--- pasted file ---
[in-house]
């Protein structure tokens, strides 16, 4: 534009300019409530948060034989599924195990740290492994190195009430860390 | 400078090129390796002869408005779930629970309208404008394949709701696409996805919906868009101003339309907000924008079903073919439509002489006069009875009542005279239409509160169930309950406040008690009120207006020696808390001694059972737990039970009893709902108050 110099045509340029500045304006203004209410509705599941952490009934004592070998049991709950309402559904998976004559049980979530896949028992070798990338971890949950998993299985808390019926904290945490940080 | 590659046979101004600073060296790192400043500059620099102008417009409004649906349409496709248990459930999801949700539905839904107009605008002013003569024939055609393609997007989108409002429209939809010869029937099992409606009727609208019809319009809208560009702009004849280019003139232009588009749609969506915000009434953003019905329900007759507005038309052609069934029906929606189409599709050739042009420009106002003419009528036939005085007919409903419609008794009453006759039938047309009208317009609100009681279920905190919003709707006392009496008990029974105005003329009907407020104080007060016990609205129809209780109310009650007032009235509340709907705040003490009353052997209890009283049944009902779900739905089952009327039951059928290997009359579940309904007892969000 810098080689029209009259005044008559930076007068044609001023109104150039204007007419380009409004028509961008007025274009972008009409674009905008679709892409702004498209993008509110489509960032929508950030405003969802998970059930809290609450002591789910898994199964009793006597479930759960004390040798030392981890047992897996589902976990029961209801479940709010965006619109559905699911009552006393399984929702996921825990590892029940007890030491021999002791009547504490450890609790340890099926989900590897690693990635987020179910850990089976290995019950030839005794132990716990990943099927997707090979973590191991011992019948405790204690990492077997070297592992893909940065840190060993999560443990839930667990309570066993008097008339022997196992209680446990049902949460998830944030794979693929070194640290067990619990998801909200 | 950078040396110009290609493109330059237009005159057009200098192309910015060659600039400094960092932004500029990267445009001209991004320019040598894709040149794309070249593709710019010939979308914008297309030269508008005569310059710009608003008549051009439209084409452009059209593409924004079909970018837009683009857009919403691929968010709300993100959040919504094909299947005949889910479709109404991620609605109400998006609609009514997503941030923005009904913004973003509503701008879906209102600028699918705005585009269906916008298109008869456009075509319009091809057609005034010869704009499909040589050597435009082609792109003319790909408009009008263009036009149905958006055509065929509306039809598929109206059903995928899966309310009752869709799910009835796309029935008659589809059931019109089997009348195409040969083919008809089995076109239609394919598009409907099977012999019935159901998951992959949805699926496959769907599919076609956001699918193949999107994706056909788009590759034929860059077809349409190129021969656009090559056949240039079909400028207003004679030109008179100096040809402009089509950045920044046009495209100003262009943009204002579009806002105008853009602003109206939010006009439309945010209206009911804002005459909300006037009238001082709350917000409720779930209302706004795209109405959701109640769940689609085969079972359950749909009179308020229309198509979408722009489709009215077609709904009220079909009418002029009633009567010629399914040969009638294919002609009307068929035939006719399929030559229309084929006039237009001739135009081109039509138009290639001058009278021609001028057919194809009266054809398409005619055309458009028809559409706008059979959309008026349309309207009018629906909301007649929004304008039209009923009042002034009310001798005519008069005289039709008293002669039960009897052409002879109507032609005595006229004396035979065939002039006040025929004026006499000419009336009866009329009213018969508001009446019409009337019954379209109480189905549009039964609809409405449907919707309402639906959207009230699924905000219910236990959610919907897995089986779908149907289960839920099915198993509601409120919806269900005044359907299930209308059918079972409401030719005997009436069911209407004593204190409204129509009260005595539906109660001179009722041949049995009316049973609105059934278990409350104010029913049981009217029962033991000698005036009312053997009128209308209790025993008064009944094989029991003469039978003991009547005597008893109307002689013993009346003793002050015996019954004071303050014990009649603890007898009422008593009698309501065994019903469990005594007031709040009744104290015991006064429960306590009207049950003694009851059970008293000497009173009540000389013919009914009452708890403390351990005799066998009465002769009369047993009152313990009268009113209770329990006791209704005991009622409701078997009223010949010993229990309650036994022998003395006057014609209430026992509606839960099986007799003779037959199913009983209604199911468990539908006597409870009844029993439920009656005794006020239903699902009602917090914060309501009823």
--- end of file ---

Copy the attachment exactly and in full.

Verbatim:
[in-house]
């Protein structure tokens, strides 16, 4: 534009300019409530948060034989599924195990740290492994190195009430860390 | 400078090129390796002869408005779930629970309208404008394949709701696409996805919906868009101003339309907000924008079903073919439509002489006069009875009542005279239409509160169930309950406040008690009120207006020696808390001694059972737990039970009893709902108050 110099045509340029500045304006203004209410509705599941952490009934004592070998049991709950309402559904998976004559049980979530896949028992070798990338971890949950998993299985808390019926904290945490940080 | 590659046979101004600073060296790192400043500059620099102008417009409004649906349409496709248990459930999801949700539905839904107009605008002013003569024939055609393609997007989108409002429209939809010869029937099992409606009727609208019809319009809208560009702009004849280019003139232009588009749609969506915000009434953003019905329900007759507005038309052609069934029906929606189409599709050739042009420009106002003419009528036939005085007919409903419609008794009453006759039938047309009208317009609100009681279920905190919003709707006392009496008990029974105005003329009907407020104080007060016990609205129809209780109310009650007032009235509340709907705040003490009353052997209890009283049944009902779900739905089952009327039951059928290997009359579940309904007892969000 810098080689029209009259005044008559930076007068044609001023109104150039204007007419380009409004028509961008007025274009972008009409674009905008679709892409702004498209993008509110489509960032929508950030405003969802998970059930809290609450002591789910898994199964009793006597479930759960004390040798030392981890047992897996589902976990029961209801479940709010965006619109559905699911009552006393399984929702996921825990590892029940007890030491021999002791009547504490450890609790340890099926989900590897690693990635987020179910850990089976290995019950030839005794132990716990990943099927997707090979973590191991011992019948405790204690990492077997070297592992893909940065840190060993999560443990839930667990309570066993008097008339022997196992209680446990049902949460998830944030794979693929070194640290067990619990998801909200 | 950078040396110009290609493109330059237009005159057009200098192309910015060659600039400094960092932004500029990267445009001209991004320019040598894709040149794309070249593709710019010939979308914008297309030269508008005569310059710009608003008549051009439209084409452009059209593409924004079909970018837009683009857009919403691929968010709300993100959040919504094909299947005949889910479709109404991620609605109400998006609609009514997503941030923005009904913004973003509503701008879906209102600028699918705005585009269906916008298109008869456009075509319009091809057609005034010869704009499909040589050597435009082609792109003319790909408009009008263009036009149905958006055509065929509306039809598929109206059903995928899966309310009752869709799910009835796309029935008659589809059931019109089997009348195409040969083919008809089995076109239609394919598009409907099977012999019935159901998951992959949805699926496959769907599919076609956001699918193949999107994706056909788009590759034929860059077809349409190129021969656009090559056949240039079909400028207003004679030109008179100096040809402009089509950045920044046009495209100003262009943009204002579009806002105008853009602003109206939010006009439309945010209206009911804002005459909300006037009238001082709350917000409720779930209302706004795209109405959701109640769940689609085969079972359950749909009179308020229309198509979408722009489709009215077609709904009220079909009418002029009633009567010629399914040969009638294919002609009307068929035939006719399929030559229309084929006039237009001739135009081109039509138009290639001058009278021609001028057919194809009266054809398409005619055309458009028809559409706008059979959309008026349309309207009018629906909301007649929004304008039209009923009042002034009310001798005519008069005289039709008293002669039960009897052409002879109507032609005595006229004396035979065939002039006040025929004026006499000419009336009866009329009213018969508001009446019409009337019954379209109480189905549009039964609809409405449907919707309402639906959207009230699924905000219910236990959610919907897995089986779908149907289960839920099915198993509601409120919806269900005044359907299930209308059918079972409401030719005997009436069911209407004593204190409204129509009260005595539906109660001179009722041949049995009316049973609105059934278990409350104010029913049981009217029962033991000698005036009312053997009128209308209790025993008064009944094989029991003469039978003991009547005597008893109307002689013993009346003793002050015996019954004071303050014990009649603890007898009422008593009698309501065994019903469990005594007031709040009744104290015991006064429960306590009207049950003694009851059970008293000497009173009540000389013919009914009452708890403390351990005799066998009465002769009369047993009152313990009268009113209770329990006791209704005991009622409701078997009223010949010993229990309650036994022998003395006057014609209430026992509606839960099986007799003779037959199913009983209604199911468990539908006597409870009844029993439920009656005794006020239903699902009602917090914060309501009823």